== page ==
Novels are written to give a message to the world; this message can be good or bad, important or superficial, critical or supportive, but every story needs an initial purpose. Slaughterhouse-Five, written by Kurt Vonnegut, was published post World War II and follows the life of Billy Pilgrim who witnesses the fire-bombing of Dresden, Germany during that time. On the surface, the story seems to be just a jumble of confusion and chaos without any significant insight into life, war, or human nature. However, it is by means of the perspectives and details of the novel that Vonnegut brings about his point. Through Slaughterhouse-Five, Vonnegut portrays both mankind's constant struggle to try to control life and also its inability to actually change anything when it comes to the past, present, and future.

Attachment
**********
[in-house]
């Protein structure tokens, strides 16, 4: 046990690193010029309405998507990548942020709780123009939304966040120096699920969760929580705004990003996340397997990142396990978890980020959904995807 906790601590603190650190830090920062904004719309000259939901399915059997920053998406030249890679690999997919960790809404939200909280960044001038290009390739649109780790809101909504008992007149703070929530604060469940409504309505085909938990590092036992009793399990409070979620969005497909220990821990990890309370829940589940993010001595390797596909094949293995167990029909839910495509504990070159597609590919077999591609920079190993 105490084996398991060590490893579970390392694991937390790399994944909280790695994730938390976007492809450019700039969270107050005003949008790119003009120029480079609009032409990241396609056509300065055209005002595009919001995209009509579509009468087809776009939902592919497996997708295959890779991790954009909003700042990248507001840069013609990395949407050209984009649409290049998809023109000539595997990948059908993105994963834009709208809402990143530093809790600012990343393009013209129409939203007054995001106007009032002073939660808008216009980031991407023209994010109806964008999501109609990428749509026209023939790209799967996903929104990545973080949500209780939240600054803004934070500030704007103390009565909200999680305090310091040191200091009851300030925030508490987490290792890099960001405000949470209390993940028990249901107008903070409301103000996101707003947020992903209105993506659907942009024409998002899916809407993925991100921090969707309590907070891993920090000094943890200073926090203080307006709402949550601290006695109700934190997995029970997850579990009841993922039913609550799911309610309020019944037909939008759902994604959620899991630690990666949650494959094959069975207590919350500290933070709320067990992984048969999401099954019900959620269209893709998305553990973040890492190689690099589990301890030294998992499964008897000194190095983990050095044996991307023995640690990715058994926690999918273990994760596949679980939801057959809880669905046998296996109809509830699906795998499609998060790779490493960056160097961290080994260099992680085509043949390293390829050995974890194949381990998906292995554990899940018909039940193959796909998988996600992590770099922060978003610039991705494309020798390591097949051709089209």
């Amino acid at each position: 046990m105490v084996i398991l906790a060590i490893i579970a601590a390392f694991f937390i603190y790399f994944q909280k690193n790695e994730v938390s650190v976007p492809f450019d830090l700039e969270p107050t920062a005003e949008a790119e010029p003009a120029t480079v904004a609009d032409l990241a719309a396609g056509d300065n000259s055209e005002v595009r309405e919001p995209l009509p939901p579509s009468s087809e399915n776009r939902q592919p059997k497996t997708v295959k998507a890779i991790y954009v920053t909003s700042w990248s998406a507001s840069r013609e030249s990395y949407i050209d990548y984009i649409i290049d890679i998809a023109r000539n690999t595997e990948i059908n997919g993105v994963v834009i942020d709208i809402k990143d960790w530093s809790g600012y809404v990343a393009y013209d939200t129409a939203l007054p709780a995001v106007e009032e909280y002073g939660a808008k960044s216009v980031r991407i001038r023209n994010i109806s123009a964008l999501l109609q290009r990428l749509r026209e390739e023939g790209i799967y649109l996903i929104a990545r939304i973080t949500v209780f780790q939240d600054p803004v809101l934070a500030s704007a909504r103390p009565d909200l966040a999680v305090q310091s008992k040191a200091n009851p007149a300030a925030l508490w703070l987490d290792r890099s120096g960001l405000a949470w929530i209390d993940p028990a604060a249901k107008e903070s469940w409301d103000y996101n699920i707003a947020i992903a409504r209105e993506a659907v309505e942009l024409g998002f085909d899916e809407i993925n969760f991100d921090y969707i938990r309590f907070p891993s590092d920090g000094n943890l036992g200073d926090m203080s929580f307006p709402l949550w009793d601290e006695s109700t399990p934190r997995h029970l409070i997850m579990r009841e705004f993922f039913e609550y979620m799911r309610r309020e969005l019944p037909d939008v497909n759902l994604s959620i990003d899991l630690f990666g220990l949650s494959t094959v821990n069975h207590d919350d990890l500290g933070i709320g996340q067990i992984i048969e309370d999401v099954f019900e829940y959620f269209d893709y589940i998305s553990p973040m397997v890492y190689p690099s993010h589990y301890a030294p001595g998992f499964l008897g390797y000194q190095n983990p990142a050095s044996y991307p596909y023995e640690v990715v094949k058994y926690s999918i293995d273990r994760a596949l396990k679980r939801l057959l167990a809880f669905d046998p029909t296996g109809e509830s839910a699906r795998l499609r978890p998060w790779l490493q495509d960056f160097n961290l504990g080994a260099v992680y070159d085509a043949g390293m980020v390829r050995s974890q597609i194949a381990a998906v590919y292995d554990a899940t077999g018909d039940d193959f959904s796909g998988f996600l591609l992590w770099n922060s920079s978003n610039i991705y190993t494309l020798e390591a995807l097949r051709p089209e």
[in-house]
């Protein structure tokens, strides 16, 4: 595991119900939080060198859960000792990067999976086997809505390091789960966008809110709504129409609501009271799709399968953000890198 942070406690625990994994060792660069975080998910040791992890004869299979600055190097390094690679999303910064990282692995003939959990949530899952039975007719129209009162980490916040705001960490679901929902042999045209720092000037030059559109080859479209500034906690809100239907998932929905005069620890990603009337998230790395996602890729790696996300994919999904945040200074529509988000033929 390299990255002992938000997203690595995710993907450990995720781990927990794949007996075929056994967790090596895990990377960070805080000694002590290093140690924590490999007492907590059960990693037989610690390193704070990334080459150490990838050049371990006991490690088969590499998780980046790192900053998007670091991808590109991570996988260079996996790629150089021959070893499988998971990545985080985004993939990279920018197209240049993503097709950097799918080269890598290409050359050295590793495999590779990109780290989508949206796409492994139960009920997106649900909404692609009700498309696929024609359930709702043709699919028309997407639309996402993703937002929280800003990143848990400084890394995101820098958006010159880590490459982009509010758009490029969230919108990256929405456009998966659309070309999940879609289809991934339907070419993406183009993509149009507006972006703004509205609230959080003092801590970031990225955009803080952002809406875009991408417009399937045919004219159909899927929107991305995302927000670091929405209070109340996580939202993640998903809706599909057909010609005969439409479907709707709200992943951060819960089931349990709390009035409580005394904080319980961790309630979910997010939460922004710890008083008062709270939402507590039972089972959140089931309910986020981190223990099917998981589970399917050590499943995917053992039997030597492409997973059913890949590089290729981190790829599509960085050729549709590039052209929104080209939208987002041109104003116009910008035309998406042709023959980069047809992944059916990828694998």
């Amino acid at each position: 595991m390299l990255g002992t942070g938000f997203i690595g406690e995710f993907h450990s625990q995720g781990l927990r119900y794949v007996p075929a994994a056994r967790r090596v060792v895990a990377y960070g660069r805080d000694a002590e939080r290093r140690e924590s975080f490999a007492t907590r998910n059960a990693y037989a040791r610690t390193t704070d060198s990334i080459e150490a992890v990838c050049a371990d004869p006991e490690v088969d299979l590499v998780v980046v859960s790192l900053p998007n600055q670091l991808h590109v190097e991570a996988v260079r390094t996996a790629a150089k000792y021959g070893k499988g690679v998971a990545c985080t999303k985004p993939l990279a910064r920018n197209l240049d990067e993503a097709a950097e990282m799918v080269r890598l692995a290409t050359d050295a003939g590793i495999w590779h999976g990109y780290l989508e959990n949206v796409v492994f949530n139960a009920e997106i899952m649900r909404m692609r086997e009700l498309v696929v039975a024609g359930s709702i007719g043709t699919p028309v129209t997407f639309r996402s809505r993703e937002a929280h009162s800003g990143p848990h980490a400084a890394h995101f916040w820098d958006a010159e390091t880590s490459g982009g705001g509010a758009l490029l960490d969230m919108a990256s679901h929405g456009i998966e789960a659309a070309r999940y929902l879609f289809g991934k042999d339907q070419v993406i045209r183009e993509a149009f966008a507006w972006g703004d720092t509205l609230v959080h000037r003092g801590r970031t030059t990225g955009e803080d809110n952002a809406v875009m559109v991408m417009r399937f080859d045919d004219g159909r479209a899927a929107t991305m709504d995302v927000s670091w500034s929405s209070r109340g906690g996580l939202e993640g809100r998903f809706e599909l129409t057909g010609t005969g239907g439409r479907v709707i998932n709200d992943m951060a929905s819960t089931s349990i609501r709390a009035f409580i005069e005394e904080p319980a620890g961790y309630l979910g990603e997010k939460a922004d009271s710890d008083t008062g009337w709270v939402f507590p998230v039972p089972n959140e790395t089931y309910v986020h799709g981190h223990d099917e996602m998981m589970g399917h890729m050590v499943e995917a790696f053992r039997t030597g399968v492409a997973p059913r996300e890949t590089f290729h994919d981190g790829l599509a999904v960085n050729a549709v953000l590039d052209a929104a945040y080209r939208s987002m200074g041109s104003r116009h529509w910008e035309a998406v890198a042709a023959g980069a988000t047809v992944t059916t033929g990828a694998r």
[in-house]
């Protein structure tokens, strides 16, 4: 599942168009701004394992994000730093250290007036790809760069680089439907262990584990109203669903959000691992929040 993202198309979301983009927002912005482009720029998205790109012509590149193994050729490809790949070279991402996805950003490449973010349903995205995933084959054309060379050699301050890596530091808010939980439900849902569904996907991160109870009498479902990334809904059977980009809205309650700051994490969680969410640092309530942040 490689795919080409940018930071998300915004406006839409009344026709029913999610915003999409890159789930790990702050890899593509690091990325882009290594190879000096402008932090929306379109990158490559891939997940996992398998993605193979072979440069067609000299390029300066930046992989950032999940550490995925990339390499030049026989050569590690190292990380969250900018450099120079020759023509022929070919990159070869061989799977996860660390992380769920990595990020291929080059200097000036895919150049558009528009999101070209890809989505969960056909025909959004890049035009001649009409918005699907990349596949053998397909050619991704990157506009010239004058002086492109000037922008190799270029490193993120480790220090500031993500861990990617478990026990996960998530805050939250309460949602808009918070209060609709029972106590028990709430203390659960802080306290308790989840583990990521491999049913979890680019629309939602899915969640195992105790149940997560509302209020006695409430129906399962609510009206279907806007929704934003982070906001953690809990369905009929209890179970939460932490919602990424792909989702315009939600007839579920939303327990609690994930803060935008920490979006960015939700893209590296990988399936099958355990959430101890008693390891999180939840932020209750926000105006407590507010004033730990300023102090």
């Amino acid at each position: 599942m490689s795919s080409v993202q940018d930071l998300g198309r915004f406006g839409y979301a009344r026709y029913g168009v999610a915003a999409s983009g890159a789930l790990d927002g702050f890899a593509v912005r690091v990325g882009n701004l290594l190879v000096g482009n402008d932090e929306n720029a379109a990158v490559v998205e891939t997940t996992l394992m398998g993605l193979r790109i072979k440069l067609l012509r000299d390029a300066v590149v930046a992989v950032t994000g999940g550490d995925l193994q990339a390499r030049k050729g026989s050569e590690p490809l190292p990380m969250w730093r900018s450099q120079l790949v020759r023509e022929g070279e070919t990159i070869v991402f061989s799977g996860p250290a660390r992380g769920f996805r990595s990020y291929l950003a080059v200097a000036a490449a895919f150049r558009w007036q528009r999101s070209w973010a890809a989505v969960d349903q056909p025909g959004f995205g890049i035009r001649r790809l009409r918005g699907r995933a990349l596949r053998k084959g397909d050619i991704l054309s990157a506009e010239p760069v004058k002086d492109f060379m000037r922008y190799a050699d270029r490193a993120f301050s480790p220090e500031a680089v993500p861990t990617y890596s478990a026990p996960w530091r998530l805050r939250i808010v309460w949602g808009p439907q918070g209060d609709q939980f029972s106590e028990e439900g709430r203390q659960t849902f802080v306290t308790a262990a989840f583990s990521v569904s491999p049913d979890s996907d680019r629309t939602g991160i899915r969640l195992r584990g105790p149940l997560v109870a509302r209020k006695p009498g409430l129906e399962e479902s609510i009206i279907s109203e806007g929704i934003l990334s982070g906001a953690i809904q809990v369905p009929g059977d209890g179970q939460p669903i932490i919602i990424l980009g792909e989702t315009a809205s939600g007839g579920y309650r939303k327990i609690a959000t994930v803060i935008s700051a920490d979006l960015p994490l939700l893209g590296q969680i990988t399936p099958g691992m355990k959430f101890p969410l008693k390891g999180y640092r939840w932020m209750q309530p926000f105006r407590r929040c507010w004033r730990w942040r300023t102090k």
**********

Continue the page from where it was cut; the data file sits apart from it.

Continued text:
On the most basic level, by looking simply at the novel's written structure and obvious conflict, being the war, Vonnegut shows that life cannot be hindered or changed because a person desires it. One way he does this is by skipping around in Billy Pilgrim's life at random intervals going anywhere from his childhood to his death. In one part of the story, Billy is a boy caving with his parents and experiencing complete darkness one second and then the next "[he] went from total darkness to total light, found himself back in the war, back in the delousing station again" (86). Though there are a many leaps like this throughout the story, this particular example is significant in how it shows an innocent child becoming a man in the most horrific war of all time in instant sequential order. Seeing it this way, one can acknowledge that nothing was going to or ever would stop Billy from ending up in Dresden, in the war. The random jumps in time in the novel magnify how life itself is random. Through having WWII be the reoccurring backdrop of the novel, Vonnegut also shows that the quest for power and control of one's life is both hopeless and pointless. When...
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